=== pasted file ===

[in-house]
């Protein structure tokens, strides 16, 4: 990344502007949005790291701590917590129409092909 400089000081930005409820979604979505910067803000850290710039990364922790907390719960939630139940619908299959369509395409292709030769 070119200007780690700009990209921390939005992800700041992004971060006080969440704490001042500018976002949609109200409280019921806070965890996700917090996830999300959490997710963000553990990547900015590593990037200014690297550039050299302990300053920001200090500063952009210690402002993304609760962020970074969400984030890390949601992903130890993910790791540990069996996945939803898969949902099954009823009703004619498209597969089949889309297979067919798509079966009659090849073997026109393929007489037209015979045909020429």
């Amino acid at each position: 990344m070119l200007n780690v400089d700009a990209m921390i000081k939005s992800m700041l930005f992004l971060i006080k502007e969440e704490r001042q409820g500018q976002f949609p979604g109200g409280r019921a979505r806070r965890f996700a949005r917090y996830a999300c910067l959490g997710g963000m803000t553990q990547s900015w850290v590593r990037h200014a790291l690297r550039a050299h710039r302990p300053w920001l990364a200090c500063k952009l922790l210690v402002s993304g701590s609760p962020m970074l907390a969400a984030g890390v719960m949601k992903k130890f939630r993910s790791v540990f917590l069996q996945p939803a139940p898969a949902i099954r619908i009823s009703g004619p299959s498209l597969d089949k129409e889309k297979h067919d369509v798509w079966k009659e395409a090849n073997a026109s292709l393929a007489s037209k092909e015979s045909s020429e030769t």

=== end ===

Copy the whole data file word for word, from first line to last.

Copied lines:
[in-house]
């Protein structure tokens, strides 16, 4: 990344502007949005790291701590917590129409092909 400089000081930005409820979604979505910067803000850290710039990364922790907390719960939630139940619908299959369509395409292709030769 070119200007780690700009990209921390939005992800700041992004971060006080969440704490001042500018976002949609109200409280019921806070965890996700917090996830999300959490997710963000553990990547900015590593990037200014690297550039050299302990300053920001200090500063952009210690402002993304609760962020970074969400984030890390949601992903130890993910790791540990069996996945939803898969949902099954009823009703004619498209597969089949889309297979067919798509079966009659090849073997026109393929007489037209015979045909020429």
């Amino acid at each position: 990344m070119l200007n780690v400089d700009a990209m921390i000081k939005s992800m700041l930005f992004l971060i006080k502007e969440e704490r001042q409820g500018q976002f949609p979604g109200g409280r019921a979505r806070r965890f996700a949005r917090y996830a999300c910067l959490g997710g963000m803000t553990q990547s900015w850290v590593r990037h200014a790291l690297r550039a050299h710039r302990p300053w920001l990364a200090c500063k952009l922790l210690v402002s993304g701590s609760p962020m970074l907390a969400a984030g890390v719960m949601k992903k130890f939630r993910s790791v540990f917590l069996q996945p939803a139940p898969a949902i099954r619908i009823s009703g004619p299959s498209l597969d089949k129409e889309k297979h067919d369509v798509w079966k009659e395409a090849n073997a026109s292709l393929a007489s037209k092909e015979s045909s020429e030769t």